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Lever Door Handles

Round door knobs are a bane on the face of the earth. Face it, people, they’re just not user-friendly. Wet hands, mittens, gloves, an armful of groceries . . . everyday something makes turning that knob a pain, even if nothing else is going on with your arms or hands. Add arthritis, grasp impairment, carpal tunnel syndrome or whatever and whooeeee . . . standard doorknobs aren’t really very user-friendly.

I think all door knobs should be replaced with levers. Accordingly, here are some options:

knob adapterDynamic Living carries the Leveron knob adapter, which slips over an existing knob. Not too esthetic, though — it’s plastic, colored brass. About $12.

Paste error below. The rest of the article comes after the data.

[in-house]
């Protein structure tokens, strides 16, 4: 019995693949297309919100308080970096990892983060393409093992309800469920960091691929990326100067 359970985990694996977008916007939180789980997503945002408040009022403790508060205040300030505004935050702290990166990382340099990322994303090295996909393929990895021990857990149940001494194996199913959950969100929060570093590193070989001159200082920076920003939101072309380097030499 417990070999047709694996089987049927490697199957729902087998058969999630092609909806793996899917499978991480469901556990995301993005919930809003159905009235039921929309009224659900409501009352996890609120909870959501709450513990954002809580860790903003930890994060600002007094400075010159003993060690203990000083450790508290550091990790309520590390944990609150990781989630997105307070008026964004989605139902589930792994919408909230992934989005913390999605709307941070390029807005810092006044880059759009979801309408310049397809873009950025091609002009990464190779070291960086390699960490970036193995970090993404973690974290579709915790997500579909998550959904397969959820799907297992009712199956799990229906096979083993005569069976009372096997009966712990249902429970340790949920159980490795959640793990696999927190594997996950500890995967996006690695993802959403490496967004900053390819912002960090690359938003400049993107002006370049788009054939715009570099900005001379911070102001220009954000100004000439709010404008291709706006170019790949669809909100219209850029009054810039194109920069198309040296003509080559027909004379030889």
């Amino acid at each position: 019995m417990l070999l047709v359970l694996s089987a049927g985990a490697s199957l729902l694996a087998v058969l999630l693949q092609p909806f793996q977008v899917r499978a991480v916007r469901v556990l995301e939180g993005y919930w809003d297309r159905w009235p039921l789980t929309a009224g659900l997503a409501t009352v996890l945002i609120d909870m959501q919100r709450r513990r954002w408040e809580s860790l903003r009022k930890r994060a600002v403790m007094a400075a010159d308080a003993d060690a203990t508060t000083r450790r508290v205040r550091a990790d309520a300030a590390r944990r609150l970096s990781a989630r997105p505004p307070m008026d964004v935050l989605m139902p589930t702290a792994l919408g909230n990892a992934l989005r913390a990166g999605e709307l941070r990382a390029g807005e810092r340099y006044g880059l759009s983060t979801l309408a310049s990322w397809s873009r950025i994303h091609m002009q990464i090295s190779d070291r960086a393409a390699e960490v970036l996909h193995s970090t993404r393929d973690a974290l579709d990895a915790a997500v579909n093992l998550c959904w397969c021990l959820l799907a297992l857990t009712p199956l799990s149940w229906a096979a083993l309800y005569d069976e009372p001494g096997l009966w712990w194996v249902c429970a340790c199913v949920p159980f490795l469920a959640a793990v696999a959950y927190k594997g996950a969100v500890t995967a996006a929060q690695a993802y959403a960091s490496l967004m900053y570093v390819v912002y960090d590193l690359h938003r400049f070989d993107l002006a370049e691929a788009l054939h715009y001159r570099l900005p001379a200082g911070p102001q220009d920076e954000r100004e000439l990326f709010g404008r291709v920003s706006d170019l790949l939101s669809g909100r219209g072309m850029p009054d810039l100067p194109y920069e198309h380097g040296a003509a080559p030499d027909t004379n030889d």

A quick check at any home improvement store will demonstrate that there are a whole slew of levers to choose from in the $12 to $25 range (and higher). If they’re affordable, these might be a betterdoor lever choice, and perfectly fine for DIY — replacing a doorknob is a pretty straightforward job. (Where is that handy niece or nephew?) Then you’ve added a nice toney touch to the house along with making life easier.

When I first started replacing ours, I bought somewhat elaborate levers with a scroll at the end, mistakenly thinking it would be an advantage. It wasn’t — the lever blade isn’t as wide on other models, the squared-off edges are harder (and less comfortable) to hold — and the scroll end feels gnarly and unpleasant. The plain ones work better (and, I think, are a lot more attractive).

Did I say “first started replacing”? Why yes . . . where there are budgetary constraints, identify the most critical knobs, replace those, then work around the rest of the home. The levers blend nicely with existing hardware, so the change won’t be terribly obvious.

egripsIf you need a little grippier surface on your levers, try egrips on the level surfaces.

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